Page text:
There are an overabundance of urinary tract infection (UTI) myths circulating the internet. UTIs are a serious infection and should be treated as such. That’s why we’ve examined the top five UTI misconceptions and spelled the truth out below.
Myth #1: Cranberry juice can prevent or treat UTIs.
It is true that cranberry juice has an active ingredient that could prevent bacteria from sticking to the wall of your bladder. However, taking supplements is more effective than juice, because it’s more concentrated. And if used when symptoms first start, you’ll have a better chance of preventing a UTI. Early warning signs to look out for include:
- Burning during urination
- Discomfort in between the belly button and pubic bone
- Frequent urination
Conclusion: Cranberry juice can be used as a preventative action against the onset of UTIs; however, the supplement is more potent in warding it off.
Myth #2: Poor hygiene increases the risk of UTIs.
UTIs are not based on good or bad hygiene. Someone could have the best hygiene habits and still become a victim of this infection. Researchers from Philadelphia’s Research Network have concluded that tampons, hot tubs and too tight of clothing are not UTI triggers.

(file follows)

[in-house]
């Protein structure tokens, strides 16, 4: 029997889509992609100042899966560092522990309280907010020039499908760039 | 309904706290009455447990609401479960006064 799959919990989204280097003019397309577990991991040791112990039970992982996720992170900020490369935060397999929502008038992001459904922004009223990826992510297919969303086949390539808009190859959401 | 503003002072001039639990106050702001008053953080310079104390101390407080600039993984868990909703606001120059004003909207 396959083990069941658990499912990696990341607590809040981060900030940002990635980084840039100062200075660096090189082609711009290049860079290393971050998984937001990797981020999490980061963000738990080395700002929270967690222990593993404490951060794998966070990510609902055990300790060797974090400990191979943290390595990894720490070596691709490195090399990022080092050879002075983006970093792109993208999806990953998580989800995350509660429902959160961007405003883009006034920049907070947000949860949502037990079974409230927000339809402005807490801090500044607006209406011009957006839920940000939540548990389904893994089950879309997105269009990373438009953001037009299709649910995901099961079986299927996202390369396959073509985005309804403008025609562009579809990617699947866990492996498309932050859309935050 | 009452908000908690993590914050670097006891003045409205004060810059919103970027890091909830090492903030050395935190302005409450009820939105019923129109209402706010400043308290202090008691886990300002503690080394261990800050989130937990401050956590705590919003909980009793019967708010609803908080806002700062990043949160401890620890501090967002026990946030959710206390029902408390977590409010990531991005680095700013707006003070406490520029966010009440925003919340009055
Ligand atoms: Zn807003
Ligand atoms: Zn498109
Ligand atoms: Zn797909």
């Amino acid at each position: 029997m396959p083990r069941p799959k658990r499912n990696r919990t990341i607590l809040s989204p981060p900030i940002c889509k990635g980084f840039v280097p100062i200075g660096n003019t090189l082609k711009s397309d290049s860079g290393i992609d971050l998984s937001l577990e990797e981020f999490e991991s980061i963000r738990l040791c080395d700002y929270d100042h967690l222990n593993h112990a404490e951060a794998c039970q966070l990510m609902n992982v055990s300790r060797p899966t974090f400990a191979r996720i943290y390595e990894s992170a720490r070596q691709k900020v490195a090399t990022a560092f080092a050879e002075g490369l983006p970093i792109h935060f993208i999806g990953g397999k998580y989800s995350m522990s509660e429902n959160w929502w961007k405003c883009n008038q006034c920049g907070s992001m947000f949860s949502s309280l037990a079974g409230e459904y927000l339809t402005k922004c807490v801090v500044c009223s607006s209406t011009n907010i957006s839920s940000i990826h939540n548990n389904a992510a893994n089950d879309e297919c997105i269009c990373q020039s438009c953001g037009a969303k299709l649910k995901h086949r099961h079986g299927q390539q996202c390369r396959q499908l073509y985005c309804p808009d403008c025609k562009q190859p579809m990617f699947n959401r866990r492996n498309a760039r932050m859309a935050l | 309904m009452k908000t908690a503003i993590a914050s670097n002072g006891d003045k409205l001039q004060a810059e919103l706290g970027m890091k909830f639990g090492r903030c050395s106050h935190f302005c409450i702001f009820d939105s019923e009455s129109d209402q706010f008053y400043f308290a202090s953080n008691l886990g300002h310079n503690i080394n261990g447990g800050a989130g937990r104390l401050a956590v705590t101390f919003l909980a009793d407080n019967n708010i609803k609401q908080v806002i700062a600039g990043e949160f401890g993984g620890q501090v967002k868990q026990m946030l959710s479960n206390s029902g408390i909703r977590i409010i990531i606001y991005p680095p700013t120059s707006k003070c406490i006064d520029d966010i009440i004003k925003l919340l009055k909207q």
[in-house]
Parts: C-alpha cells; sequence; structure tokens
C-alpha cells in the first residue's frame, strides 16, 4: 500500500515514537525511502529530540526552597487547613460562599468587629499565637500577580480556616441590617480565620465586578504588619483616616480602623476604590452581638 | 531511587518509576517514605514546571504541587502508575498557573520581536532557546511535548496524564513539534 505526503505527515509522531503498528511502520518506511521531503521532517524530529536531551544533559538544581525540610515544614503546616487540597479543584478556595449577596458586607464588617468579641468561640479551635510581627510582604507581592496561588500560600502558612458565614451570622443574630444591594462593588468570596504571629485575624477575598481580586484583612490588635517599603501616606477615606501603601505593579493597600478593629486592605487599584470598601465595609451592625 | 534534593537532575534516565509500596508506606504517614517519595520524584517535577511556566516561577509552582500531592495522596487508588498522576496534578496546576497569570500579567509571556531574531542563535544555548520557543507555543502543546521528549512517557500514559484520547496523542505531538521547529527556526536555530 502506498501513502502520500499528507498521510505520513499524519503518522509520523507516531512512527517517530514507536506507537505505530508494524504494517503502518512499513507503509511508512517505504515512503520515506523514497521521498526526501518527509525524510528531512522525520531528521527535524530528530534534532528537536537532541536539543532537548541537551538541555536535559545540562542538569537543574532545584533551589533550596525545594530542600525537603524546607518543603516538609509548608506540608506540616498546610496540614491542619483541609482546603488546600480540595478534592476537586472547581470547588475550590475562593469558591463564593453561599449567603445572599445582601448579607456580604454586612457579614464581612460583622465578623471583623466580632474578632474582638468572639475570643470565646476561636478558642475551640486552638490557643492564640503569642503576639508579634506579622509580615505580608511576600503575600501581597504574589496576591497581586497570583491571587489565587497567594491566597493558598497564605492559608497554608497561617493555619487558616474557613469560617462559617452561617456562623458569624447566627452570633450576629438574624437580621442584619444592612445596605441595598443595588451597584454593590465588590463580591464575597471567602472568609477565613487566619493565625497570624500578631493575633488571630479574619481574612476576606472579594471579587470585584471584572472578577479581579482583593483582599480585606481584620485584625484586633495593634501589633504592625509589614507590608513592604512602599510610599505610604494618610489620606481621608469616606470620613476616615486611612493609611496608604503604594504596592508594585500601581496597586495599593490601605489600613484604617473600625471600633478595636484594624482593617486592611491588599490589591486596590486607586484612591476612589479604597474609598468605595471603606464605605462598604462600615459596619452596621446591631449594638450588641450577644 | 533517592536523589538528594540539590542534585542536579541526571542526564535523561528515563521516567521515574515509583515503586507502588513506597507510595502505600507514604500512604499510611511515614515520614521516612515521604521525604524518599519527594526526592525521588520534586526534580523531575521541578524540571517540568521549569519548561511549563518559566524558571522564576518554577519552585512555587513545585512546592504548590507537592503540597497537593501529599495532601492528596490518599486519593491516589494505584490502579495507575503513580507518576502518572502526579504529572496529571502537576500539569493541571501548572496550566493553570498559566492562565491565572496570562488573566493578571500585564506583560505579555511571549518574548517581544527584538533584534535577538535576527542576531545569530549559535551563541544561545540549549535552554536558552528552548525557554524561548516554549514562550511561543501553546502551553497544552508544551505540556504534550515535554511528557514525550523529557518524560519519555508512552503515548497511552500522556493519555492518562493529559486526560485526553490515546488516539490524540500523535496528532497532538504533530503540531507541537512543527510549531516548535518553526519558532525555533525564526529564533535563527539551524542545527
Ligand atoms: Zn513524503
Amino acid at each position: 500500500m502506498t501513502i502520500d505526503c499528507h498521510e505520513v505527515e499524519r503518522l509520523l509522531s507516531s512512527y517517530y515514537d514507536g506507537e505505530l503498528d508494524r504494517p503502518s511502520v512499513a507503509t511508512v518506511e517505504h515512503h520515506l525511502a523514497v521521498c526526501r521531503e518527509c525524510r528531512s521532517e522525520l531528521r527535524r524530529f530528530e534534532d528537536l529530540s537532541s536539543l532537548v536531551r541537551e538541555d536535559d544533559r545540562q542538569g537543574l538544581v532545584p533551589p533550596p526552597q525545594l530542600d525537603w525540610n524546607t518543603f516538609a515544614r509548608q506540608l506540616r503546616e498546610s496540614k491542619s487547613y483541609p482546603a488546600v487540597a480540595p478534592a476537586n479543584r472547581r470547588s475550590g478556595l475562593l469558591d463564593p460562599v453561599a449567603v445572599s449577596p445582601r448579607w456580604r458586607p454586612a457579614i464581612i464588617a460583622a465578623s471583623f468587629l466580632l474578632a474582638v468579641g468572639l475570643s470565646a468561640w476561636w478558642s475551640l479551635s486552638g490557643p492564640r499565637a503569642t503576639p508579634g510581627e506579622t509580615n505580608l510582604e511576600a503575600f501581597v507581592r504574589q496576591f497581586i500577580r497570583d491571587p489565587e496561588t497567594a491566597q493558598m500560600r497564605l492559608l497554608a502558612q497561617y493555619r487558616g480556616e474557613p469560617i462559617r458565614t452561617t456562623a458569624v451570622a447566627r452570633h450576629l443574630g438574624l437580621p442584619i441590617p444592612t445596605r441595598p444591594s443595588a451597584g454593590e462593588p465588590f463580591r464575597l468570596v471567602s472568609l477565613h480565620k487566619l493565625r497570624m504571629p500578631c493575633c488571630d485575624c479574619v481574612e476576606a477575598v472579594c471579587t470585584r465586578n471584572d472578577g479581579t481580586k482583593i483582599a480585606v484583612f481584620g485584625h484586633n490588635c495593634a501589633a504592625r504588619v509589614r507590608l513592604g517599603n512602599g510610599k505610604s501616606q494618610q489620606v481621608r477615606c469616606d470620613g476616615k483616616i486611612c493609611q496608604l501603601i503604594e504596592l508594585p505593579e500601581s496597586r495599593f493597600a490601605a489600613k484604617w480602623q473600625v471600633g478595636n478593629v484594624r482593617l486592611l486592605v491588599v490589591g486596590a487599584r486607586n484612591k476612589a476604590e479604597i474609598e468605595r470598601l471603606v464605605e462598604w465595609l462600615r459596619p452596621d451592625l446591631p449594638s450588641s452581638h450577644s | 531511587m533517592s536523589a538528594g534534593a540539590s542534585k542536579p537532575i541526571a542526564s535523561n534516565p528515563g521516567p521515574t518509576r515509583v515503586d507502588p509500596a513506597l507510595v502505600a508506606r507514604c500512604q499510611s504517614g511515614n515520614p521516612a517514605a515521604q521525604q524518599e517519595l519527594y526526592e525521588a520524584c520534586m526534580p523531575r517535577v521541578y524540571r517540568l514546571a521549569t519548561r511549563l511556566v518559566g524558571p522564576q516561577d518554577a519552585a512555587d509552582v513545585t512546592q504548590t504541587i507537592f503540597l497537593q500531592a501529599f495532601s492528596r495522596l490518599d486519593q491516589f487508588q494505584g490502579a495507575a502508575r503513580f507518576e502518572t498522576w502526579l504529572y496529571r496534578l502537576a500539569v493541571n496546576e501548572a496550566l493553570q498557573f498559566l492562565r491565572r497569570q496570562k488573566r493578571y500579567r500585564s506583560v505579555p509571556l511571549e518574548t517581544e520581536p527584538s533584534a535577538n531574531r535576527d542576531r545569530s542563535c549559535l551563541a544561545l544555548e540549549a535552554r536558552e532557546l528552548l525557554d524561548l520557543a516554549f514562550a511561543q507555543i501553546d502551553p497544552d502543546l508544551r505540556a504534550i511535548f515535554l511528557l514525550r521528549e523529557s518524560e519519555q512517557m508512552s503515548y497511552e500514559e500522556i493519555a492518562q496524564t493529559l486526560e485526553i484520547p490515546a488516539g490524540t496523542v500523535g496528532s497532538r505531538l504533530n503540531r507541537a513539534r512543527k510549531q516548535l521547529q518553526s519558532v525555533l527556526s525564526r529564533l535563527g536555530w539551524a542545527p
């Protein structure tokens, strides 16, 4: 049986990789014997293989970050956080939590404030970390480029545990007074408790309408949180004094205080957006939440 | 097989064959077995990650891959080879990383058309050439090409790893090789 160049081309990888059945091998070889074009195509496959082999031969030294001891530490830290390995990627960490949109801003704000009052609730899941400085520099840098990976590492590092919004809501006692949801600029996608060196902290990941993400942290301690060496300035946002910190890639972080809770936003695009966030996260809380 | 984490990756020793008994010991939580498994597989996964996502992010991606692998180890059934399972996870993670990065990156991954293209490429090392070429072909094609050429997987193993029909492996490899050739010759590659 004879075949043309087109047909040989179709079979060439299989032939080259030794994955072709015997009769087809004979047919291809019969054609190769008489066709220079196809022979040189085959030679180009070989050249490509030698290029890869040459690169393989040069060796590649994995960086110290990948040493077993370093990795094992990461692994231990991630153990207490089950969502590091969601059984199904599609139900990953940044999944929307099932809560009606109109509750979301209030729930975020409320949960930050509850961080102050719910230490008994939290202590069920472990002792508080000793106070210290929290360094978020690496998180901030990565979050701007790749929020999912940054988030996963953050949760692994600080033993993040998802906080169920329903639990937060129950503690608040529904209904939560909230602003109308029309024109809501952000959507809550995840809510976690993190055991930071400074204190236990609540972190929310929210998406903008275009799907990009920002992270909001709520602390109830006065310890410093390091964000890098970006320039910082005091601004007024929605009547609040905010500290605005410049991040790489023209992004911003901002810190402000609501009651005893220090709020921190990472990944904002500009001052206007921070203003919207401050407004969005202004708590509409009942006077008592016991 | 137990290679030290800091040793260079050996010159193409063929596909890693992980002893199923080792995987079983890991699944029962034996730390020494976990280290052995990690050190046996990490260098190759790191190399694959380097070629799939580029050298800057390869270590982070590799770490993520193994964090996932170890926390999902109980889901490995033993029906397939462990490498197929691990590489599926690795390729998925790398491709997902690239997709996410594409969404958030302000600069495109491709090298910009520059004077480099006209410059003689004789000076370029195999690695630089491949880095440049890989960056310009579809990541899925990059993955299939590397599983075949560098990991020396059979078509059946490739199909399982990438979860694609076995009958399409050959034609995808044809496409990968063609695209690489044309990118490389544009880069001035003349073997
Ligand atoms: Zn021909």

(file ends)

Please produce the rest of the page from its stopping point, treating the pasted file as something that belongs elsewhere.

Conclusion: Hygiene is not a factor in whether or not you contract an UTI, but it’s still best to practice healthy hygiene to prevent other possible infections.
Myth #3: Not having sex will prevent UTIs.
Contracting a UTI can happen at any age. However, they are most common during pregnancy, menopause or when transitioning to menopause. Researchers have found that sex is a UTI trigger, but there are many possible factors to consider. Certain types of birth control, spermicides or diaphragms, can be the culprit. It’s also possible that immune system complications and urinary tract abnormalities can initiate the infection.
Conclusion: Yes, sex can trigger a UTI, but so can birth control methods, immune system issues and abnormalities with the urinary tract.
Myth #4: Only women get UTIs.
Although women get UTIs more often, due to easier exposure to bacteria, it is possible for men to get one. About 12% of men contract a UTI in their lifetime. The younger the man the lower the risk. UTIs are more common for men past 50, especially for those in their 60s and 70s.
Conclusion: Women get UTIs much more often than men do, but men can get UTIs. It is rare when men are younger, but the risk increases with age.
Myth #5: Recurring UTIs are dangerous.
Recurring UTIs are not considered a danger to your health. This type of infection is very common and treatable. But several occurrences within a one-month time period can be a red flag for a more serious problem. Always consult with your physician to get a professional diagnosis when experiencing frequent UTIs.
Conclusion: Experiencing back-to-back UTIs is not uncommon. Every infection should be taken seriously, however. If consecutive UTIs happen within one month, be sure to consult with your physician to find an effective treatment.
UTI Prevention Tips
If you are experiencing frequent UTIs there are some home remedies that could help. Some possible prevention tips for recurring UTIs are:
- Drink a lot of fluids
- Keep the genital area clean
- Wear cotton underwear
- Take vitamin C supplements